NASA partners with Freelancer.com to crowdsource its latest robotic arm

nasa robotic arm international space station
Naeblys / Shutterstock
NASA is known for its crowdsourcing campaigns that it uses to find innovative solutions to its engineering problems. In recent years, the space agency has turned to the public for help in developing software to hunt asteroids that threaten the Earth and for inspiration on how to build a habitat suitable for life on Mars. Now NASA is flexing its crowdsourcing muscle again, this time using its Tournament Lab and an ongoing partnership with Freelancer.com to encourage people to design a robotic arm for one of its International Space Station projects.

NASA is seeking help for Astrobee, a free-flying robot that will assist astronauts with routine chores on the International Space Station. Astrobee is the replacement for the existing Spheres robot, which is an earlier model of a free-flying robot that’s been in service on the ISS since 2006. The Astrobee is slated for deployment in 2017 when the Sphere is retired. Astrobee is a compact cubic robot that can take direction from mission control in Houston as well as perform its tasks autonomously.

NASA and Freelancer are hosting a contest, known as the NASA System Architecture Task, to design a robotic arm for Astrobee that will be used for “perching and interacting with small objects.” NASA is looking for alternative ideas that will provide Astrobee with “complementary or enhanced capabilities.” The contest will begin with a registration that is open to all Freelancer.com members. Any member can fill out a survey, which will be reviewed by a team at NASA. Out of the pool of submissions, NASA then will choose 30 people to participate in a competition to develop the system architecture for the Astrobee robotic arm.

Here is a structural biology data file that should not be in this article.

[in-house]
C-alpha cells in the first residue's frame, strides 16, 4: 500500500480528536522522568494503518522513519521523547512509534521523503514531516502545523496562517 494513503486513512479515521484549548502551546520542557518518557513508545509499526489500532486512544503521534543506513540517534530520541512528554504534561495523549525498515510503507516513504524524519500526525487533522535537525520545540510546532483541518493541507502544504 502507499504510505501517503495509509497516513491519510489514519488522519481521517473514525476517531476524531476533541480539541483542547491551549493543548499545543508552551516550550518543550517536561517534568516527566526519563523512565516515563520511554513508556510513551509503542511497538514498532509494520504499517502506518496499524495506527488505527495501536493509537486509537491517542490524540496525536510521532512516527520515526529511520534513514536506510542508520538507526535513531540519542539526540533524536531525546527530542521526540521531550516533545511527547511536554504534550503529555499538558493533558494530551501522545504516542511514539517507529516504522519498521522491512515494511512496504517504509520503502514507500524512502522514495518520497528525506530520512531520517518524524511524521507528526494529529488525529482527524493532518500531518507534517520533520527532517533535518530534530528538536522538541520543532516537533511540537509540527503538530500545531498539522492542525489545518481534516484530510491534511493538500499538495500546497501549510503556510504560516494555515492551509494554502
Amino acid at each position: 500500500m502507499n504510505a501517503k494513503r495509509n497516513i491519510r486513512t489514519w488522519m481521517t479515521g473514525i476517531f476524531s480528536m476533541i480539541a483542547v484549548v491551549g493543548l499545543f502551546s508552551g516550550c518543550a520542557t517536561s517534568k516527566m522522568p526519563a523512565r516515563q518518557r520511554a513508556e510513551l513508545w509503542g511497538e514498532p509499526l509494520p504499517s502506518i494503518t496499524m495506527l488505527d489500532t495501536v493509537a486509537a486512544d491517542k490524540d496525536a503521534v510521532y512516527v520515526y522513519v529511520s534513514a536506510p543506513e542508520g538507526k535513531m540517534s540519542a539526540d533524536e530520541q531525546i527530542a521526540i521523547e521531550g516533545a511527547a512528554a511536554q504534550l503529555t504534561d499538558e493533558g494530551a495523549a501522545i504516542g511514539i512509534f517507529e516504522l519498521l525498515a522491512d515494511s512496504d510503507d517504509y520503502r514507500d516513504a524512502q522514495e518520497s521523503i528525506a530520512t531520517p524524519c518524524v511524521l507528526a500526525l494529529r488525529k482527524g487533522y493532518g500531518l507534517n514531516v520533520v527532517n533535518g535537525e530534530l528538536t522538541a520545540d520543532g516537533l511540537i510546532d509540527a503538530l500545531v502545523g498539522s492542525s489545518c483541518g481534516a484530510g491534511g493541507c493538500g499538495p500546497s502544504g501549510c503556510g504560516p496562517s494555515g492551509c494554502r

Registration for the NASA and Freelancer contest started on January 14 with submissions still being accepted for the task. Cash prizes include a $10 payment for the 30 participants selected for the design phase of the contest, while finalists who meet NASA requirements for the task will receive a $100 prize.

Computing

An inside look at Qualcomm’s Snapdragon 8cx, a revolutionary laptop processor

Six years after Microsoft’s failed foray into ARM computing with Windows RT, its second effort with Always-Connected PC is now showing early signs of success. Microsoft partner Qualcomm told us how the Snapdragon 8cx might revolutionize…
Emerging Tech

Prepare for liftoff: Here are all the important upcoming SpaceX rocket launches

From ISS resupply missions to a host of communication and scientific satellite launches, SpaceX has a busy year ahead. Here's a rundown of some of the company's most important missions slated for the next year.
Emerging Tech

Intel wants its fleet of drones to monitor America’s aging, unsafe bridges

Intel has signed a deal to use its Falcon 8+ drones to carry out bridge inspections. The hope is that these drones will be useful in spotting potential problems before they become serious.
Product Review

How does the sleek MateBook X Pro hold up to the modern day competition?